A 2022 Supreme Court judgement, known as Bruen, even defended a person’s right to openly carry a handgun, ruling that a New York state law seeking to regulate such matters was unconstitutional.

Canada has a high level of gun ownership compared to most countries, with an estimated 34 weapons per 100 people, but it pales in comparison to the US, where the number is 120 per 100.

Gun deaths are far lower in Canada. In 2021, there were 14.6 gun deaths per 100,000 people in the US, compared to fewer than two deaths per 100,000 in Canada.

Campaigners say that while Canada may look good by such a comparison, it needs to do more, particularly when compared to nations such as Japan, the UK and Australia.

The buy-back programme will help, says Wendy Cukier, president for the Coalition for Gun Control.

“It definitely brings us more in line with other industrialised countries,” she says.

“I think what is even more significant is the measure currently being debated before parliament, which is to prevent the import, sale and transfer of handguns.”

Ms Cukier says she wishes the US would do more to regulate weapons, not simply for its own citizens but also to help Canada, as cross-border trafficking of firearms is a major problem.

“Close to 90 per cent of handguns recovered in crimes come from the US,” she says.

“So the lack of gun control in the United States fuels gun violence, not just in the United States, but around the world.”

Polls show solid support for gun control in Canada. As many as 70 per of Canadians support a handgun ban, while 55 per cent “strongly oppose” people owning assault-sale weapons.

Only about 11 per cent of those polled believed people should own such weapons.

Heidi Rathjen, a survivor of the 1985 Ecole Polytechnique de Montreal mass shooting. Photo: Heidi Rathjen

Ms Rathjen was 22 when gunman Marc Lepine entered an engineering class at the celebrated Montreal institution, ordered the men to leave and opened fire on female students.

The attack was widely as an intentional attack on women and it was later discovered the gunman, who killed himself at the scene, had identified a hit list of targets he considered feminists.

After Canada passed a comprehensive weapons ban in 1995, Ms Rathjen left the movement. She returned to activism after those regulations were weakened under a series of conservative governments, notably one led by former prime minister Stephen Harper.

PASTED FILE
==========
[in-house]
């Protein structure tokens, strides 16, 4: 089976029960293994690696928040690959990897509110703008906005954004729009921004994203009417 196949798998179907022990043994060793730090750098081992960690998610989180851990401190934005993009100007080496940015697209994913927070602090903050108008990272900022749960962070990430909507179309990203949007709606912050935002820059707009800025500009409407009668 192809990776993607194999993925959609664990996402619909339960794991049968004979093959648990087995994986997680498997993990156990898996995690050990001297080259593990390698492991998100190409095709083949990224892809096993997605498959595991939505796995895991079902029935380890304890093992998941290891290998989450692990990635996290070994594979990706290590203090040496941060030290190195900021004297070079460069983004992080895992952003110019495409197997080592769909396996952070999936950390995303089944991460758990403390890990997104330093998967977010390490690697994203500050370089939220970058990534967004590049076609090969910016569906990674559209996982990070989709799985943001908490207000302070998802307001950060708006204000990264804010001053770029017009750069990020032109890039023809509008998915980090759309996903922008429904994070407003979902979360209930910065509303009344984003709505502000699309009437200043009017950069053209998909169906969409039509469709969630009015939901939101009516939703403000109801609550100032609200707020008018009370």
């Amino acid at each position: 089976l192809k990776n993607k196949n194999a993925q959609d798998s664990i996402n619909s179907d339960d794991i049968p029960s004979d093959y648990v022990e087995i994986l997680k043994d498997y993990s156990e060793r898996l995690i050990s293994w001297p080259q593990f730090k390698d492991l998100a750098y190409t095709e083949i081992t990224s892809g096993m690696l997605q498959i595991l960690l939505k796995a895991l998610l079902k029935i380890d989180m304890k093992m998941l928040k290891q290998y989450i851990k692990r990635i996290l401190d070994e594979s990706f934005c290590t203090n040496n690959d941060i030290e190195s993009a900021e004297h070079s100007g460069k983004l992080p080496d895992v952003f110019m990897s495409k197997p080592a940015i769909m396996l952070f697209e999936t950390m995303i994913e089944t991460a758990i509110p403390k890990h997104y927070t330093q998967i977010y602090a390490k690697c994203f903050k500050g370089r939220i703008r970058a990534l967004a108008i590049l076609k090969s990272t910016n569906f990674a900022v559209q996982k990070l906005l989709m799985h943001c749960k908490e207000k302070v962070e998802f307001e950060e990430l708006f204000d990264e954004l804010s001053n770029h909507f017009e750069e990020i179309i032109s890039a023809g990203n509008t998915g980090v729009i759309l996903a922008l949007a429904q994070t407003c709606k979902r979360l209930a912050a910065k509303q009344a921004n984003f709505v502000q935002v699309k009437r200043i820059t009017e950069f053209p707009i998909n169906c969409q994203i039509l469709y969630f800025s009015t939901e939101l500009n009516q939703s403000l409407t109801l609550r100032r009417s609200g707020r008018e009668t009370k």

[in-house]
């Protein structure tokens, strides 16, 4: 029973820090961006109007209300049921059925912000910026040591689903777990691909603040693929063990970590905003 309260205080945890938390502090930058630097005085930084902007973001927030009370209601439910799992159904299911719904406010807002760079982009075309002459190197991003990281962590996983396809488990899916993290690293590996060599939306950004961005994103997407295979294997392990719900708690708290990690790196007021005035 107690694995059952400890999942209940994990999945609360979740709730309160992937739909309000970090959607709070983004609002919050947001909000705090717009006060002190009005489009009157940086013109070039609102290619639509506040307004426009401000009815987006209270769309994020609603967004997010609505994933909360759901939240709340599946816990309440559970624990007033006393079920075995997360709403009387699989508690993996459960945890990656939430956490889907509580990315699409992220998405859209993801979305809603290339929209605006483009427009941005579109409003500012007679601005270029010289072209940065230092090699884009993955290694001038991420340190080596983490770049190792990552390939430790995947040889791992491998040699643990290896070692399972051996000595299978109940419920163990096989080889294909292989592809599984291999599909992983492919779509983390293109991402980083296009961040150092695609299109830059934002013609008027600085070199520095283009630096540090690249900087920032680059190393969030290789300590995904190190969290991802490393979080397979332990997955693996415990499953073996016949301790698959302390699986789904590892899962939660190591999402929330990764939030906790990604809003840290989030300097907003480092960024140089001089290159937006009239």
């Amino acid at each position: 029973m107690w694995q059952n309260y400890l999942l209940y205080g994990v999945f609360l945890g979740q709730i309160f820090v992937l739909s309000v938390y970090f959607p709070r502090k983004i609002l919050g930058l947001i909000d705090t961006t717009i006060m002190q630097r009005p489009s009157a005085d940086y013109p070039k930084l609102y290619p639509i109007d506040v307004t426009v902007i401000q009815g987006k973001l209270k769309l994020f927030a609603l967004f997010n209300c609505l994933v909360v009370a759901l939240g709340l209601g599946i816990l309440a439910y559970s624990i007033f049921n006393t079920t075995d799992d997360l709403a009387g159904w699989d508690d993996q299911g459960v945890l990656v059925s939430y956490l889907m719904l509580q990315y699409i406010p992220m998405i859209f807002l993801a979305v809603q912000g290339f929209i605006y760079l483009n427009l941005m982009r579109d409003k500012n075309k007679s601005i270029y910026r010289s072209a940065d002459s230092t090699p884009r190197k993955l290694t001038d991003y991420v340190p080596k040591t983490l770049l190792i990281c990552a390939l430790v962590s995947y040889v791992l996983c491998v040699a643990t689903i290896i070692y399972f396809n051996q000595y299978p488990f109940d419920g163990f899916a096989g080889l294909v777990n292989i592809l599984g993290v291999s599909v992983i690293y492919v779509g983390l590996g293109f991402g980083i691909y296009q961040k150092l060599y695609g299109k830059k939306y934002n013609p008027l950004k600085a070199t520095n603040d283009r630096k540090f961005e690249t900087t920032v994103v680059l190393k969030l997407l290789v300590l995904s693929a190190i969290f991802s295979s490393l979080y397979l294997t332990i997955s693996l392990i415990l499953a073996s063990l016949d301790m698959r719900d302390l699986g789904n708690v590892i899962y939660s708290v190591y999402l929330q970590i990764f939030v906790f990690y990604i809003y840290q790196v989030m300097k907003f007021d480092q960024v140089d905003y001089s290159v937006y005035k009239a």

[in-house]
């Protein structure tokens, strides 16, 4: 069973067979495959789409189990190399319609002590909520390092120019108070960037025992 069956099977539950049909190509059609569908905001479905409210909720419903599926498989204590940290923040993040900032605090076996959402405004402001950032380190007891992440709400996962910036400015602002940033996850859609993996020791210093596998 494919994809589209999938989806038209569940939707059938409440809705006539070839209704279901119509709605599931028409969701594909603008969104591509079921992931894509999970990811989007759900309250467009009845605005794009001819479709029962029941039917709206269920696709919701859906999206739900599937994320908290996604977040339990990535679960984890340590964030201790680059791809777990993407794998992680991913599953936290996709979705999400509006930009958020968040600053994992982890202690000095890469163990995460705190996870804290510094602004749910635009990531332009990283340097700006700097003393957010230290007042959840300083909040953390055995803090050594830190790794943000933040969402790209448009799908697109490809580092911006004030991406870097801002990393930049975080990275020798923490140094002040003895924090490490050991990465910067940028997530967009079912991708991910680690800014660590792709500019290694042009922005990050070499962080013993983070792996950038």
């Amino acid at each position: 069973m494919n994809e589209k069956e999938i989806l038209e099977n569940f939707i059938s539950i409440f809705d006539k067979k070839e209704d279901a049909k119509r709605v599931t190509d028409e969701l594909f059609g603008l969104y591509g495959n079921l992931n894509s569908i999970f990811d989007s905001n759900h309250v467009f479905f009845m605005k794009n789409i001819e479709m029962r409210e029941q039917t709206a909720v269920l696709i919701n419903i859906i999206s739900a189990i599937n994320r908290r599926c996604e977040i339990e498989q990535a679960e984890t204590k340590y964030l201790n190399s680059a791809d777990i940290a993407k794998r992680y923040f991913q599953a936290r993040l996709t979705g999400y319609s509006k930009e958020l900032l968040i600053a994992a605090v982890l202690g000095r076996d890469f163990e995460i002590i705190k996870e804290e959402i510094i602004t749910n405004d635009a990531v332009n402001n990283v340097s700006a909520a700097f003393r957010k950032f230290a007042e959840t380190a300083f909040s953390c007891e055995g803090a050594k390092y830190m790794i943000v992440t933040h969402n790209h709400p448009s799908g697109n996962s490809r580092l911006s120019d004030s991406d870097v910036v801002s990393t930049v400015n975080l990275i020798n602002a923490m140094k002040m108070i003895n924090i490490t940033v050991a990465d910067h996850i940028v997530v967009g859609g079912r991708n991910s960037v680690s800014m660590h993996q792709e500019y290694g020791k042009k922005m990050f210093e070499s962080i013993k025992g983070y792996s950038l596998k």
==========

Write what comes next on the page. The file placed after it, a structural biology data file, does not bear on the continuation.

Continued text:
Speaking from Montreal, Ms Rathjen, founder of the group PolySeSouvient - or "Poly Remembers" - tells The National: “I was sure I wouldn't be doing this forever.

“Unfortunately the gun lobby never rests. And we have an incredibly strong gun lobby in Canada. The gun control groups are minuscule compared to the gun lobby.”

Canada's buy-back programme is taking place in two stages: the first through retailers and the second through individual gun owners.

The CSAAA, a gun industry group, said on Twitter it was co-operating with the orders. It is reportedly being paid more than $500,000 to help identify, buy and then destroy the banned weapons.

But it added: “CSAAA does not support the unfounded [executive] or subsequent legislation brought on by the federal government.”

Meanwhile, there are signs that views are changing in the US, at least as far as assault weapons are concerned. Washington state recently became the 10th state to ban the sale of AR-15s and other assault-style weapons.

“These weapons of war, assault weapons, have no reason other than mass murder,” Governor Jay Inslee said as he signed the bill.

“Their only purpose is to kill humans as rapidly as possible in large numbers.”

Speaking out against gun violence in the US - in pictures

Updated: May 09, 2023, 3:12 PM